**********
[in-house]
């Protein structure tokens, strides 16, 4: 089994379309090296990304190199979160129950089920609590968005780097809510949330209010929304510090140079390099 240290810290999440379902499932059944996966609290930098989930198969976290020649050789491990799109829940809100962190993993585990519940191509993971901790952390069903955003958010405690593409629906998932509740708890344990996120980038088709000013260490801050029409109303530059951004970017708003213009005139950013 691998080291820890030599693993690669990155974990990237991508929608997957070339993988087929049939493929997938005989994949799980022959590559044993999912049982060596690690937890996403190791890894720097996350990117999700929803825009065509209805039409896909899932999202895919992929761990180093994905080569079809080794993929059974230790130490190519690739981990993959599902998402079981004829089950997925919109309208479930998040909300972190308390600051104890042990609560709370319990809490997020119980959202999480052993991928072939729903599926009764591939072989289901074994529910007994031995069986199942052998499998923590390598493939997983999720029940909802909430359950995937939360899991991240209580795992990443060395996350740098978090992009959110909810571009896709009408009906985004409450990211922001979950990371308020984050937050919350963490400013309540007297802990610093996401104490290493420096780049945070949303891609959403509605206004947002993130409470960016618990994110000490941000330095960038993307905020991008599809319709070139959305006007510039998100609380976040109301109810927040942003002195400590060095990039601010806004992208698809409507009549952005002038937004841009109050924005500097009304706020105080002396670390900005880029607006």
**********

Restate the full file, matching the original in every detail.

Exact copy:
[in-house]
């Protein structure tokens, strides 16, 4: 089994379309090296990304190199979160129950089920609590968005780097809510949330209010929304510090140079390099 240290810290999440379902499932059944996966609290930098989930198969976290020649050789491990799109829940809100962190993993585990519940191509993971901790952390069903955003958010405690593409629906998932509740708890344990996120980038088709000013260490801050029409109303530059951004970017708003213009005139950013 691998080291820890030599693993690669990155974990990237991508929608997957070339993988087929049939493929997938005989994949799980022959590559044993999912049982060596690690937890996403190791890894720097996350990117999700929803825009065509209805039409896909899932999202895919992929761990180093994905080569079809080794993929059974230790130490190519690739981990993959599902998402079981004829089950997925919109309208479930998040909300972190308390600051104890042990609560709370319990809490997020119980959202999480052993991928072939729903599926009764591939072989289901074994529910007994031995069986199942052998499998923590390598493939997983999720029940909802909430359950995937939360899991991240209580795992990443060395996350740098978090992009959110909810571009896709009408009906985004409450990211922001979950990371308020984050937050919350963490400013309540007297802990610093996401104490290493420096780049945070949303891609959403509605206004947002993130409470960016618990994110000490941000330095960038993307905020991008599809319709070139959305006007510039998100609380976040109301109810927040942003002195400590060095990039601010806004992208698809409507009549952005002038937004841009109050924005500097009304706020105080002396670390900005880029607006």